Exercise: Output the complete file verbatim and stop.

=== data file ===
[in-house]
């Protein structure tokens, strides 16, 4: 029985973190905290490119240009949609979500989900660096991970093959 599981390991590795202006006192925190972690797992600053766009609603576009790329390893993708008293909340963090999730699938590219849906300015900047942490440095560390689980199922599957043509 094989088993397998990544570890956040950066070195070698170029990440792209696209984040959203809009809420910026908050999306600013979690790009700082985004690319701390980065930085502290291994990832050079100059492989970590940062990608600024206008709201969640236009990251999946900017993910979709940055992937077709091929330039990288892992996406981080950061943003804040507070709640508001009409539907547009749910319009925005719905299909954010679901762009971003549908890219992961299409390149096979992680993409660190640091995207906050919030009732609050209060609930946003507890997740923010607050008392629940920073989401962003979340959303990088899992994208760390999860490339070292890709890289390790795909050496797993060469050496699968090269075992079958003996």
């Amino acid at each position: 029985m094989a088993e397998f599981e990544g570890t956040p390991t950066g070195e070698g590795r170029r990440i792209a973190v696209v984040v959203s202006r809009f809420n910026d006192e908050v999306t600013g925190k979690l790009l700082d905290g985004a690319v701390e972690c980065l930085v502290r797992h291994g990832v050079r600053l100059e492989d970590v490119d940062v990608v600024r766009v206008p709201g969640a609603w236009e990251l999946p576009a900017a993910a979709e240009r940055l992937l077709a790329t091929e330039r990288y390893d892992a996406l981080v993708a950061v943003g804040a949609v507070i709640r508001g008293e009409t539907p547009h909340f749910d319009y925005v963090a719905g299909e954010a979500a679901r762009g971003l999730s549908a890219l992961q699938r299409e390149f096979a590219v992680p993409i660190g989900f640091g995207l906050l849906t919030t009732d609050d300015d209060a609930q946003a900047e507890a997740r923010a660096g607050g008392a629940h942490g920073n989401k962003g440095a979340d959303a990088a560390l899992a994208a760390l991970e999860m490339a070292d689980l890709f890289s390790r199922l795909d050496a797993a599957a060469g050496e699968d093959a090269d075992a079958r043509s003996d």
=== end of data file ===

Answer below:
[in-house]
């Protein structure tokens, strides 16, 4: 029985973190905290490119240009949609979500989900660096991970093959 599981390991590795202006006192925190972690797992600053766009609603576009790329390893993708008293909340963090999730699938590219849906300015900047942490440095560390689980199922599957043509 094989088993397998990544570890956040950066070195070698170029990440792209696209984040959203809009809420910026908050999306600013979690790009700082985004690319701390980065930085502290291994990832050079100059492989970590940062990608600024206008709201969640236009990251999946900017993910979709940055992937077709091929330039990288892992996406981080950061943003804040507070709640508001009409539907547009749910319009925005719905299909954010679901762009971003549908890219992961299409390149096979992680993409660190640091995207906050919030009732609050209060609930946003507890997740923010607050008392629940920073989401962003979340959303990088899992994208760390999860490339070292890709890289390790795909050496797993060469050496699968090269075992079958003996």
């Amino acid at each position: 029985m094989a088993e397998f599981e990544g570890t956040p390991t950066g070195e070698g590795r170029r990440i792209a973190v696209v984040v959203s202006r809009f809420n910026d006192e908050v999306t600013g925190k979690l790009l700082d905290g985004a690319v701390e972690c980065l930085v502290r797992h291994g990832v050079r600053l100059e492989d970590v490119d940062v990608v600024r766009v206008p709201g969640a609603w236009e990251l999946p576009a900017a993910a979709e240009r940055l992937l077709a790329t091929e330039r990288y390893d892992a996406l981080v993708a950061v943003g804040a949609v507070i709640r508001g008293e009409t539907p547009h909340f749910d319009y925005v963090a719905g299909e954010a979500a679901r762009g971003l999730s549908a890219l992961q699938r299409e390149f096979a590219v992680p993409i660190g989900f640091g995207l906050l849906t919030t009732d609050d300015d209060a609930q946003a900047e507890a997740r923010a660096g607050g008392a629940h942490g920073n989401k962003g440095a979340d959303a990088a560390l899992a994208a760390l991970e999860m490339a070292d689980l890709f890289s390790r199922l795909d050496a797993a599957a060469g050496e699968d093959a090269d075992a079958r043509s003996d």